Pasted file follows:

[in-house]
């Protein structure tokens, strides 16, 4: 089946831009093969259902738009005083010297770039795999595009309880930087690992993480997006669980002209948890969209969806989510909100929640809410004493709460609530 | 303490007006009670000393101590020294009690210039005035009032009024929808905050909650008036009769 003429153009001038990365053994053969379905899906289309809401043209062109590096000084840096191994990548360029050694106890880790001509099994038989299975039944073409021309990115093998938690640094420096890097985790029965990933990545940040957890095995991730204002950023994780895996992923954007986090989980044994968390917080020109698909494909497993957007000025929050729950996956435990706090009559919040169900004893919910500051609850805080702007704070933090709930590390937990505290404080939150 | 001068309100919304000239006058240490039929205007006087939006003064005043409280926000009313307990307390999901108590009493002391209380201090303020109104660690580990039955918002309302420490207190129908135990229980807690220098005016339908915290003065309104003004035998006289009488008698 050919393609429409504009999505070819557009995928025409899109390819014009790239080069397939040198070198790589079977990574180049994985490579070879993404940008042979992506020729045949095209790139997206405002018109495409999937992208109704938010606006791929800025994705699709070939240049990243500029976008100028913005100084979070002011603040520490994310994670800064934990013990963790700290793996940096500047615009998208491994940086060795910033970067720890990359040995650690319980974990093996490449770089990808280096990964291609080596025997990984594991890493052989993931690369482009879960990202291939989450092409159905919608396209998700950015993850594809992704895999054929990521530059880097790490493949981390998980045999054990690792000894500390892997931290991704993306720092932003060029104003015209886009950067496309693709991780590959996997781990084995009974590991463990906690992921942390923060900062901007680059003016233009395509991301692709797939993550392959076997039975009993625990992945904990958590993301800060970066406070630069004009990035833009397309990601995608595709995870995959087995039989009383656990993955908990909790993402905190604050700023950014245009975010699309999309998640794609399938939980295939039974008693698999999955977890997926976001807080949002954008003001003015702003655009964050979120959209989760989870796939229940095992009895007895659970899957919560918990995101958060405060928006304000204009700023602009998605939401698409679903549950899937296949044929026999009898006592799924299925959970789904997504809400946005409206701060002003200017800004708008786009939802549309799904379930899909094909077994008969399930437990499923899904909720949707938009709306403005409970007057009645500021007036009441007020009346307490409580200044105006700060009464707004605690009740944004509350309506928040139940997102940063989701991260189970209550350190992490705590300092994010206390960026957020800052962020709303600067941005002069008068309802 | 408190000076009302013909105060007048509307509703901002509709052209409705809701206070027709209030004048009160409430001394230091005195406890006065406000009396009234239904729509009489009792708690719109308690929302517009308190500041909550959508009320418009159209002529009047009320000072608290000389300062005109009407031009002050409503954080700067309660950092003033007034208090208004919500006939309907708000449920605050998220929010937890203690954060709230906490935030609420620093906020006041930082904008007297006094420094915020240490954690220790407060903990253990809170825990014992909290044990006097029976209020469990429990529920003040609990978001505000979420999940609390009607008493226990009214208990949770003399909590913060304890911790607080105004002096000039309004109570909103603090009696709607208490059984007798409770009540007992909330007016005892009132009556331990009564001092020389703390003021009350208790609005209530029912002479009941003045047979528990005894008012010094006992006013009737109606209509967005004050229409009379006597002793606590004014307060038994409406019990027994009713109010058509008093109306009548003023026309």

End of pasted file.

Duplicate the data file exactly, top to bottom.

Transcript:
[in-house]
């Protein structure tokens, strides 16, 4: 089946831009093969259902738009005083010297770039795999595009309880930087690992993480997006669980002209948890969209969806989510909100929640809410004493709460609530 | 303490007006009670000393101590020294009690210039005035009032009024929808905050909650008036009769 003429153009001038990365053994053969379905899906289309809401043209062109590096000084840096191994990548360029050694106890880790001509099994038989299975039944073409021309990115093998938690640094420096890097985790029965990933990545940040957890095995991730204002950023994780895996992923954007986090989980044994968390917080020109698909494909497993957007000025929050729950996956435990706090009559919040169900004893919910500051609850805080702007704070933090709930590390937990505290404080939150 | 001068309100919304000239006058240490039929205007006087939006003064005043409280926000009313307990307390999901108590009493002391209380201090303020109104660690580990039955918002309302420490207190129908135990229980807690220098005016339908915290003065309104003004035998006289009488008698 050919393609429409504009999505070819557009995928025409899109390819014009790239080069397939040198070198790589079977990574180049994985490579070879993404940008042979992506020729045949095209790139997206405002018109495409999937992208109704938010606006791929800025994705699709070939240049990243500029976008100028913005100084979070002011603040520490994310994670800064934990013990963790700290793996940096500047615009998208491994940086060795910033970067720890990359040995650690319980974990093996490449770089990808280096990964291609080596025997990984594991890493052989993931690369482009879960990202291939989450092409159905919608396209998700950015993850594809992704895999054929990521530059880097790490493949981390998980045999054990690792000894500390892997931290991704993306720092932003060029104003015209886009950067496309693709991780590959996997781990084995009974590991463990906690992921942390923060900062901007680059003016233009395509991301692709797939993550392959076997039975009993625990992945904990958590993301800060970066406070630069004009990035833009397309990601995608595709995870995959087995039989009383656990993955908990909790993402905190604050700023950014245009975010699309999309998640794609399938939980295939039974008693698999999955977890997926976001807080949002954008003001003015702003655009964050979120959209989760989870796939229940095992009895007895659970899957919560918990995101958060405060928006304000204009700023602009998605939401698409679903549950899937296949044929026999009898006592799924299925959970789904997504809400946005409206701060002003200017800004708008786009939802549309799904379930899909094909077994008969399930437990499923899904909720949707938009709306403005409970007057009645500021007036009441007020009346307490409580200044105006700060009464707004605690009740944004509350309506928040139940997102940063989701991260189970209550350190992490705590300092994010206390960026957020800052962020709303600067941005002069008068309802 | 408190000076009302013909105060007048509307509703901002509709052209409705809701206070027709209030004048009160409430001394230091005195406890006065406000009396009234239904729509009489009792708690719109308690929302517009308190500041909550959508009320418009159209002529009047009320000072608290000389300062005109009407031009002050409503954080700067309660950092003033007034208090208004919500006939309907708000449920605050998220929010937890203690954060709230906490935030609420620093906020006041930082904008007297006094420094915020240490954690220790407060903990253990809170825990014992909290044990006097029976209020469990429990529920003040609990978001505000979420999940609390009607008493226990009214208990949770003399909590913060304890911790607080105004002096000039309004109570909103603090009696709607208490059984007798409770009540007992909330007016005892009132009556331990009564001092020389703390003021009350208790609005209530029912002479009941003045047979528990005894008012010094006992006013009737109606209509967005004050229409009379006597002793606590004014307060038994409406019990027994009713109010058509008093109306009548003023026309």